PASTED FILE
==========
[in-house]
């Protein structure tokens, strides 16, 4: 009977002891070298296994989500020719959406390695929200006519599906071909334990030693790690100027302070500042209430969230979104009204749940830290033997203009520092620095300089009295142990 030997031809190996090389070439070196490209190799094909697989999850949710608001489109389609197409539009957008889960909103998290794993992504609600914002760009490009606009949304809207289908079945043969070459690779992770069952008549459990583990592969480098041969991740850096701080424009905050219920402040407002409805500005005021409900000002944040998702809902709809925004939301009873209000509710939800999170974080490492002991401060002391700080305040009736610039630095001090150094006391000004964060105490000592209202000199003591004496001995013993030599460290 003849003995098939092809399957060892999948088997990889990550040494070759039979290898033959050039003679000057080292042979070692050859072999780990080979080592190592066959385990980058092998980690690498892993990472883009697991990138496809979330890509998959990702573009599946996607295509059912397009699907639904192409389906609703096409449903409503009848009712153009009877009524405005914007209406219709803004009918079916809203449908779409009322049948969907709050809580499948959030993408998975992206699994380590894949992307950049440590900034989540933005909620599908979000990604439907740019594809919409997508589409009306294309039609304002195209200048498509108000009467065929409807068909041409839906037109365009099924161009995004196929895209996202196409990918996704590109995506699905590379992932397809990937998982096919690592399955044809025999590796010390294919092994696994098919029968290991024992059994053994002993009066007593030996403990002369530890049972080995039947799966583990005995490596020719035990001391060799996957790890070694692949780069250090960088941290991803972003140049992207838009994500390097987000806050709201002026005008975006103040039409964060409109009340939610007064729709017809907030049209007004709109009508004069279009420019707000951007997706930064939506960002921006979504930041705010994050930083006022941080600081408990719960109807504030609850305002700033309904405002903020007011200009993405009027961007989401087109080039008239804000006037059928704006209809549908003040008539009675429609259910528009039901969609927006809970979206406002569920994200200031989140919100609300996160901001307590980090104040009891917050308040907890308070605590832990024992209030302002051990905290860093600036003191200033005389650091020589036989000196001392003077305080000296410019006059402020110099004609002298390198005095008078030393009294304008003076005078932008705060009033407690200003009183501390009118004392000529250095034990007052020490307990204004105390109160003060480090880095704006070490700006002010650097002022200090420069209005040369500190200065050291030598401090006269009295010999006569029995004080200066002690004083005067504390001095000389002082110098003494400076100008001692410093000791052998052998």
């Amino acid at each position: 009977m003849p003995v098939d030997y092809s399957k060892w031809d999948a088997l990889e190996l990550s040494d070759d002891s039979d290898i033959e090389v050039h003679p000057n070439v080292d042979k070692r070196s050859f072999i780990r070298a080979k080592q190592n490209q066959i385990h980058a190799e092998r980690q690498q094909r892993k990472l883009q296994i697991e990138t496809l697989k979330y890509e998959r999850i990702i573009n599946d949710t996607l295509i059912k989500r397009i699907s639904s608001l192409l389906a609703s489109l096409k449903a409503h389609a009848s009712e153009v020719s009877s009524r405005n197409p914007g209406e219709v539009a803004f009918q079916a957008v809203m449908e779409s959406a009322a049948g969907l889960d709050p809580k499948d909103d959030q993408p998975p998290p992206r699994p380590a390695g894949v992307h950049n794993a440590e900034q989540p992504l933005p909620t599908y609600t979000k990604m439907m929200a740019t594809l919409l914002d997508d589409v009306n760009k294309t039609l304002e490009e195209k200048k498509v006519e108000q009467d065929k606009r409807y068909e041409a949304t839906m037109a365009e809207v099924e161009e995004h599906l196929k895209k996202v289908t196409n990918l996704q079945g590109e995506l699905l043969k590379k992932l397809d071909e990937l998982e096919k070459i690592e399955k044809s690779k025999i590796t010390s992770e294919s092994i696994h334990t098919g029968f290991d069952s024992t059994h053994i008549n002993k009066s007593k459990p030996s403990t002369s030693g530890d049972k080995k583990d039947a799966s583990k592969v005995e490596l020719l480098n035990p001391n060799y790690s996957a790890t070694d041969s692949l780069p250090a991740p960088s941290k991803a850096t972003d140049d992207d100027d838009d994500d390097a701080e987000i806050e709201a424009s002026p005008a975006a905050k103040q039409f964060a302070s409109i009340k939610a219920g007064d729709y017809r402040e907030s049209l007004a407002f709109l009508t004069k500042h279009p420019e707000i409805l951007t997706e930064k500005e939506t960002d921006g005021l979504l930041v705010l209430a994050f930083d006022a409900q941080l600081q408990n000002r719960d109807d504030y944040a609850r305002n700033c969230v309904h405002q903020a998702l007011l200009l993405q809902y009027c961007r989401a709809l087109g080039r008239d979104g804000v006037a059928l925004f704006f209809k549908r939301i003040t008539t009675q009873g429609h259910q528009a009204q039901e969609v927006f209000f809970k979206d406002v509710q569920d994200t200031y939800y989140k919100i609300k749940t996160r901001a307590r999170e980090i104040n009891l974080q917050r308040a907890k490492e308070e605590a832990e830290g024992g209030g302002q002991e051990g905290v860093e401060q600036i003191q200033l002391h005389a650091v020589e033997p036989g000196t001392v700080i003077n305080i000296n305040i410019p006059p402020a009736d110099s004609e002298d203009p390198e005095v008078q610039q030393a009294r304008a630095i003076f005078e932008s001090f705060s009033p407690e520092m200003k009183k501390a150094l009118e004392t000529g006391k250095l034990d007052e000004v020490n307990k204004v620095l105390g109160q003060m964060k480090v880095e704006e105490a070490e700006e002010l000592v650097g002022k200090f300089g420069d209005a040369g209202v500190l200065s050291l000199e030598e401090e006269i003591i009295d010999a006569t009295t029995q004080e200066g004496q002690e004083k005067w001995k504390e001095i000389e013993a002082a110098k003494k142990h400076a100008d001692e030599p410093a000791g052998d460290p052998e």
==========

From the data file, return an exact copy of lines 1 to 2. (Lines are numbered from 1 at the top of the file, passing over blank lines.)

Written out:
[in-house]
């Protein structure tokens, strides 16, 4: 009977002891070298296994989500020719959406390695929200006519599906071909334990030693790690100027302070500042209430969230979104009204749940830290033997203009520092620095300089009295142990 030997031809190996090389070439070196490209190799094909697989999850949710608001489109389609197409539009957008889960909103998290794993992504609600914002760009490009606009949304809207289908079945043969070459690779992770069952008549459990583990592969480098041969991740850096701080424009905050219920402040407002409805500005005021409900000002944040998702809902709809925004939301009873209000509710939800999170974080490492002991401060002391700080305040009736610039630095001090150094006391000004964060105490000592209202000199003591004496001995013993030599460290 003849003995098939092809399957060892999948088997990889990550040494070759039979290898033959050039003679000057080292042979070692050859072999780990080979080592190592066959385990980058092998980690690498892993990472883009697991990138496809979330890509998959990702573009599946996607295509059912397009699907639904192409389906609703096409449903409503009848009712153009009877009524405005914007209406219709803004009918079916809203449908779409009322049948969907709050809580499948959030993408998975992206699994380590894949992307950049440590900034989540933005909620599908979000990604439907740019594809919409997508589409009306294309039609304002195209200048498509108000009467065929409807068909041409839906037109365009099924161009995004196929895209996202196409990918996704590109995506699905590379992932397809990937998982096919690592399955044809025999590796010390294919092994696994098919029968290991024992059994053994002993009066007593030996403990002369530890049972080995039947799966583990005995490596020719035990001391060799996957790890070694692949780069250090960088941290991803972003140049992207838009994500390097987000806050709201002026005008975006103040039409964060409109009340939610007064729709017809907030049209007004709109009508004069279009420019707000951007997706930064939506960002921006979504930041705010994050930083006022941080600081408990719960109807504030609850305002700033309904405002903020007011200009993405009027961007989401087109080039008239804000006037059928704006209809549908003040008539009675429609259910528009039901969609927006809970979206406002569920994200200031989140919100609300996160901001307590980090104040009891917050308040907890308070605590832990024992209030302002051990905290860093600036003191200033005389650091020589036989000196001392003077305080000296410019006059402020110099004609002298390198005095008078030393009294304008003076005078932008705060009033407690200003009183501390009118004392000529250095034990007052020490307990204004105390109160003060480090880095704006070490700006002010650097002022200090420069209005040369500190200065050291030598401090006269009295010999006569029995004080200066002690004083005067504390001095000389002082110098003494400076100008001692410093000791052998052998």